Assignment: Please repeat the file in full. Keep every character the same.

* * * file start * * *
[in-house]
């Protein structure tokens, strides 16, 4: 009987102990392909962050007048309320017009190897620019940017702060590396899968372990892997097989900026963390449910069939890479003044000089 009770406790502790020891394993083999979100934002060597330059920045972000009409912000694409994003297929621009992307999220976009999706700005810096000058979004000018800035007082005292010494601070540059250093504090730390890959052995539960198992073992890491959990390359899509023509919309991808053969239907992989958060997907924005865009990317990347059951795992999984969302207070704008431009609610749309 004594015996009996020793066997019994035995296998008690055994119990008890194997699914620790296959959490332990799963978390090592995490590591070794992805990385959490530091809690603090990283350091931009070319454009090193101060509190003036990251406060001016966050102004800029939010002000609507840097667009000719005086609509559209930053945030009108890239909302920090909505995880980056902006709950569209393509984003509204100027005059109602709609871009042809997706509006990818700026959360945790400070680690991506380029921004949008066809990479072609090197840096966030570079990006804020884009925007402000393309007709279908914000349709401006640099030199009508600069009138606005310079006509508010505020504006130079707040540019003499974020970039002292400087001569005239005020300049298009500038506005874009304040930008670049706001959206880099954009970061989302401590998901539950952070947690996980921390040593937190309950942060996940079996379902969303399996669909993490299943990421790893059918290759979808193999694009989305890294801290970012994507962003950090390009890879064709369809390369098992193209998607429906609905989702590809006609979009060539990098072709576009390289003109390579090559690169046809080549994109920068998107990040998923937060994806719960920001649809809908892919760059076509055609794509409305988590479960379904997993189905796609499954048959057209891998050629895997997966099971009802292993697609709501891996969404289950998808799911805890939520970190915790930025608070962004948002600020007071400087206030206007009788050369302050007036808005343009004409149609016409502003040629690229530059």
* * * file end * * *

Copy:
[in-house]
């Protein structure tokens, strides 16, 4: 009987102990392909962050007048309320017009190897620019940017702060590396899968372990892997097989900026963390449910069939890479003044000089 009770406790502790020891394993083999979100934002060597330059920045972000009409912000694409994003297929621009992307999220976009999706700005810096000058979004000018800035007082005292010494601070540059250093504090730390890959052995539960198992073992890491959990390359899509023509919309991808053969239907992989958060997907924005865009990317990347059951795992999984969302207070704008431009609610749309 004594015996009996020793066997019994035995296998008690055994119990008890194997699914620790296959959490332990799963978390090592995490590591070794992805990385959490530091809690603090990283350091931009070319454009090193101060509190003036990251406060001016966050102004800029939010002000609507840097667009000719005086609509559209930053945030009108890239909302920090909505995880980056902006709950569209393509984003509204100027005059109602709609871009042809997706509006990818700026959360945790400070680690991506380029921004949008066809990479072609090197840096966030570079990006804020884009925007402000393309007709279908914000349709401006640099030199009508600069009138606005310079006509508010505020504006130079707040540019003499974020970039002292400087001569005239005020300049298009500038506005874009304040930008670049706001959206880099954009970061989302401590998901539950952070947690996980921390040593937190309950942060996940079996379902969303399996669909993490299943990421790893059918290759979808193999694009989305890294801290970012994507962003950090390009890879064709369809390369098992193209998607429906609905989702590809006609979009060539990098072709576009390289003109390579090559690169046809080549994109920068998107990040998923937060994806719960920001649809809908892919760059076509055609794509409305988590479960379904997993189905796609499954048959057209891998050629895997997966099971009802292993697609709501891996969404289950998808799911805890939520970190915790930025608070962004948002600020007071400087206030206007009788050369302050007036808005343009004409149609016409502003040629690229530059």